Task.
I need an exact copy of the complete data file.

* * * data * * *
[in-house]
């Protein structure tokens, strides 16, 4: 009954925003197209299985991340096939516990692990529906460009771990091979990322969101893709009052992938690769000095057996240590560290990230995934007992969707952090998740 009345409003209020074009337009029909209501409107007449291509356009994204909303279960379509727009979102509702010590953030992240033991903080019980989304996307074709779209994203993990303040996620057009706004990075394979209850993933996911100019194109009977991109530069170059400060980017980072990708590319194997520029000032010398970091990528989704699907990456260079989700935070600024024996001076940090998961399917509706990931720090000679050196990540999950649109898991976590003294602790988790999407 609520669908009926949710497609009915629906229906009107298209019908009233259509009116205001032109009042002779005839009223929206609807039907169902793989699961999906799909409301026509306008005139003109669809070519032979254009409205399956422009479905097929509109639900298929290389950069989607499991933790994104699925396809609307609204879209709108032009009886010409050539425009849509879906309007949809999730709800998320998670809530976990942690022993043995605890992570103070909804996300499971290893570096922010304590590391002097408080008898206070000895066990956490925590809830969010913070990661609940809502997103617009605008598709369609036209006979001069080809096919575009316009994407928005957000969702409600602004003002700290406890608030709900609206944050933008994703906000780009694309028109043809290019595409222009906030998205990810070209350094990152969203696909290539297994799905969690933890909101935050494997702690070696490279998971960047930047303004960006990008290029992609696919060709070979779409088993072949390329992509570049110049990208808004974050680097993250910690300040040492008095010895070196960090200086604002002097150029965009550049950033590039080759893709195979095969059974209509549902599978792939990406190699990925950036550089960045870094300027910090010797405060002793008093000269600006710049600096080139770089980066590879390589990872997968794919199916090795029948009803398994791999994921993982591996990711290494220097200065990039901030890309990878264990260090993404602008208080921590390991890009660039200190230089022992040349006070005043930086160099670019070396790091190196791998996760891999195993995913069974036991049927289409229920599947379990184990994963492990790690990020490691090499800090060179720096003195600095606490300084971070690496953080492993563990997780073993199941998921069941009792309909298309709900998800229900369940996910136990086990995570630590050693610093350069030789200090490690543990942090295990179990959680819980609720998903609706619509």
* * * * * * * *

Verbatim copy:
[in-house]
């Protein structure tokens, strides 16, 4: 009954925003197209299985991340096939516990692990529906460009771990091979990322969101893709009052992938690769000095057996240590560290990230995934007992969707952090998740 009345409003209020074009337009029909209501409107007449291509356009994204909303279960379509727009979102509702010590953030992240033991903080019980989304996307074709779209994203993990303040996620057009706004990075394979209850993933996911100019194109009977991109530069170059400060980017980072990708590319194997520029000032010398970091990528989704699907990456260079989700935070600024024996001076940090998961399917509706990931720090000679050196990540999950649109898991976590003294602790988790999407 609520669908009926949710497609009915629906229906009107298209019908009233259509009116205001032109009042002779005839009223929206609807039907169902793989699961999906799909409301026509306008005139003109669809070519032979254009409205399956422009479905097929509109639900298929290389950069989607499991933790994104699925396809609307609204879209709108032009009886010409050539425009849509879906309007949809999730709800998320998670809530976990942690022993043995605890992570103070909804996300499971290893570096922010304590590391002097408080008898206070000895066990956490925590809830969010913070990661609940809502997103617009605008598709369609036209006979001069080809096919575009316009994407928005957000969702409600602004003002700290406890608030709900609206944050933008994703906000780009694309028109043809290019595409222009906030998205990810070209350094990152969203696909290539297994799905969690933890909101935050494997702690070696490279998971960047930047303004960006990008290029992609696919060709070979779409088993072949390329992509570049110049990208808004974050680097993250910690300040040492008095010895070196960090200086604002002097150029965009550049950033590039080759893709195979095969059974209509549902599978792939990406190699990925950036550089960045870094300027910090010797405060002793008093000269600006710049600096080139770089980066590879390589990872997968794919199916090795029948009803398994791999994921993982591996990711290494220097200065990039901030890309990878264990260090993404602008208080921590390991890009660039200190230089022992040349006070005043930086160099670019070396790091190196791998996760891999195993995913069974036991049927289409229920599947379990184990994963492990790690990020490691090499800090060179720096003195600095606490300084971070690496953080492993563990997780073993199941998921069941009792309909298309709900998800229900369940996910136990086990995570630590050693610093350069030789200090490690543990942090295990179990959680819980609720998903609706619509």